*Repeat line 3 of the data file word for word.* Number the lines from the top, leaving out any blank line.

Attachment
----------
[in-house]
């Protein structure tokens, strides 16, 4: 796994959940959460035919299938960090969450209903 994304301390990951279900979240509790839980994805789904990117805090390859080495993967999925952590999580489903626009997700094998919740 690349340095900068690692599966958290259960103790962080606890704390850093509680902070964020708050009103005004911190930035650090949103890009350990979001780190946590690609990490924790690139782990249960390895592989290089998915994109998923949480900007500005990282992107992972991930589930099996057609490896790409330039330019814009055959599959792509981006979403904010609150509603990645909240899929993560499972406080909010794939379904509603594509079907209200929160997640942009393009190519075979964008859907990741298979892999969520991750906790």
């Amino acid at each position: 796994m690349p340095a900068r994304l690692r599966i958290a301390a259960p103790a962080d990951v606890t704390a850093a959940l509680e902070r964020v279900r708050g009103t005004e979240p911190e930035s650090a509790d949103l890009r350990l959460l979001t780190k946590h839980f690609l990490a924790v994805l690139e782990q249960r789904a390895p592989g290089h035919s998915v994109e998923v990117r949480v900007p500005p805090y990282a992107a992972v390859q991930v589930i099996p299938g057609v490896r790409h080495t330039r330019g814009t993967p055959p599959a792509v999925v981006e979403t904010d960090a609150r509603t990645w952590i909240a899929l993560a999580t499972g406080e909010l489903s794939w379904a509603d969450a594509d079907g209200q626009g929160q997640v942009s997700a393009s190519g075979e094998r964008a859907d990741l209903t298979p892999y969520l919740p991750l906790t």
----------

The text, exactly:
């Amino acid at each position: 796994m690349p340095a900068r994304l690692r599966i958290a301390a259960p103790a962080d990951v606890t704390a850093a959940l509680e902070r964020v279900r708050g009103t005004e979240p911190e930035s650090a509790d949103l890009r350990l959460l979001t780190k946590h839980f690609l990490a924790v994805l690139e782990q249960r789904a390895p592989g290089h035919s998915v994109e998923v990117r949480v900007p500005p805090y990282a992107a992972v390859q991930v589930i099996p299938g057609v490896r790409h080495t330039r330019g814009t993967p055959p599959a792509v999925v981006e979403t904010d960090a609150r509603t990645w952590i909240a899929l993560a999580t499972g406080e909010l489903s794939w379904a509603d969450a594509d079907g209200q626009g929160q997640v942009s997700a393009s190519g075979e094998r964008a859907d990741l209903t298979p892999y969520l919740p991750l906790t």